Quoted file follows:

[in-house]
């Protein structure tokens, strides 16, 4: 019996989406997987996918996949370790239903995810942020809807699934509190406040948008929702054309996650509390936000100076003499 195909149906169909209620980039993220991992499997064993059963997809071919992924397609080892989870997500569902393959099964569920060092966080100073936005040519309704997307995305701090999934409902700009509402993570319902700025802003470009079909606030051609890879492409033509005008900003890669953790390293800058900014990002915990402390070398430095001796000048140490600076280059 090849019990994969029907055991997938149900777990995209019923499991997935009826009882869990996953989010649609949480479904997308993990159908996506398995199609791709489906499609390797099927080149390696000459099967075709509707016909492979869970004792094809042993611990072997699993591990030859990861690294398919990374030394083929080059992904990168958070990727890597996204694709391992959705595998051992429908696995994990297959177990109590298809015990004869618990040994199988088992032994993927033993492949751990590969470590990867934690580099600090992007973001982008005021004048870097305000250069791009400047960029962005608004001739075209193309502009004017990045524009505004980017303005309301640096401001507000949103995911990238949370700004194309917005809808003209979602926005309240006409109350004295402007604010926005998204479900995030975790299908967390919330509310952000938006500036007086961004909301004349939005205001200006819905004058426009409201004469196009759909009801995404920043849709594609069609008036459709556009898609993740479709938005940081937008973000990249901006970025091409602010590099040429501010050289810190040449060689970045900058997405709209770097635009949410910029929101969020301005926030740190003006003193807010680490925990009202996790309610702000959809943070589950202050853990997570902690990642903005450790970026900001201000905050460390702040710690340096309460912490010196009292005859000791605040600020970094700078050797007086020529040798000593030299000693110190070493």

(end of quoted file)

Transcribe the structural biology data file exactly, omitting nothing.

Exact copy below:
[in-house]
């Protein structure tokens, strides 16, 4: 019996989406997987996918996949370790239903995810942020809807699934509190406040948008929702054309996650509390936000100076003499 195909149906169909209620980039993220991992499997064993059963997809071919992924397609080892989870997500569902393959099964569920060092966080100073936005040519309704997307995305701090999934409902700009509402993570319902700025802003470009079909606030051609890879492409033509005008900003890669953790390293800058900014990002915990402390070398430095001796000048140490600076280059 090849019990994969029907055991997938149900777990995209019923499991997935009826009882869990996953989010649609949480479904997308993990159908996506398995199609791709489906499609390797099927080149390696000459099967075709509707016909492979869970004792094809042993611990072997699993591990030859990861690294398919990374030394083929080059992904990168958070990727890597996204694709391992959705595998051992429908696995994990297959177990109590298809015990004869618990040994199988088992032994993927033993492949751990590969470590990867934690580099600090992007973001982008005021004048870097305000250069791009400047960029962005608004001739075209193309502009004017990045524009505004980017303005309301640096401001507000949103995911990238949370700004194309917005809808003209979602926005309240006409109350004295402007604010926005998204479900995030975790299908967390919330509310952000938006500036007086961004909301004349939005205001200006819905004058426009409201004469196009759909009801995404920043849709594609069609008036459709556009898609993740479709938005940081937008973000990249901006970025091409602010590099040429501010050289810190040449060689970045900058997405709209770097635009949410910029929101969020301005926030740190003006003193807010680490925990009202996790309610702000959809943070589950202050853990997570902690990642903005450790970026900001201000905050460390702040710690340096309460912490010196009292005859000791605040600020970094700078050797007086020529040798000593030299000693110190070493």